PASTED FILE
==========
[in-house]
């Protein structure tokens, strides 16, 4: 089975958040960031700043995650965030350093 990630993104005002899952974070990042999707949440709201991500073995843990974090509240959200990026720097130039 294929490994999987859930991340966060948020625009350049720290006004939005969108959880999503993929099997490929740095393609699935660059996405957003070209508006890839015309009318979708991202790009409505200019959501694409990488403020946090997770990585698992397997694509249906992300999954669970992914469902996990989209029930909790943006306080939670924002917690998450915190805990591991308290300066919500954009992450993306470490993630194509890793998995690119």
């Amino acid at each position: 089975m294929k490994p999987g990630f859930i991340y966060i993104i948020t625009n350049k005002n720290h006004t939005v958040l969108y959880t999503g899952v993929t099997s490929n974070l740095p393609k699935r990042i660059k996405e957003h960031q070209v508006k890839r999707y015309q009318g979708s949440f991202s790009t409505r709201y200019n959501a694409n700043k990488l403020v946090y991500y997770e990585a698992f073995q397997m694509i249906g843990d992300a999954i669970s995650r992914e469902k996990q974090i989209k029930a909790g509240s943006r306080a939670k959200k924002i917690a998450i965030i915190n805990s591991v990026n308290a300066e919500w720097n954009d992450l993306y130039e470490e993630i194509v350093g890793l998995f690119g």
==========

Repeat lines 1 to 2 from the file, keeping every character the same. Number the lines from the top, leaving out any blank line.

[in-house]
């Protein structure tokens, strides 16, 4: 089975958040960031700043995650965030350093 990630993104005002899952974070990042999707949440709201991500073995843990974090509240959200990026720097130039 294929490994999987859930991340966060948020625009350049720290006004939005969108959880999503993929099997490929740095393609699935660059996405957003070209508006890839015309009318979708991202790009409505200019959501694409990488403020946090997770990585698992397997694509249906992300999954669970992914469902996990989209029930909790943006306080939670924002917690998450915190805990591991308290300066919500954009992450993306470490993630194509890793998995690119």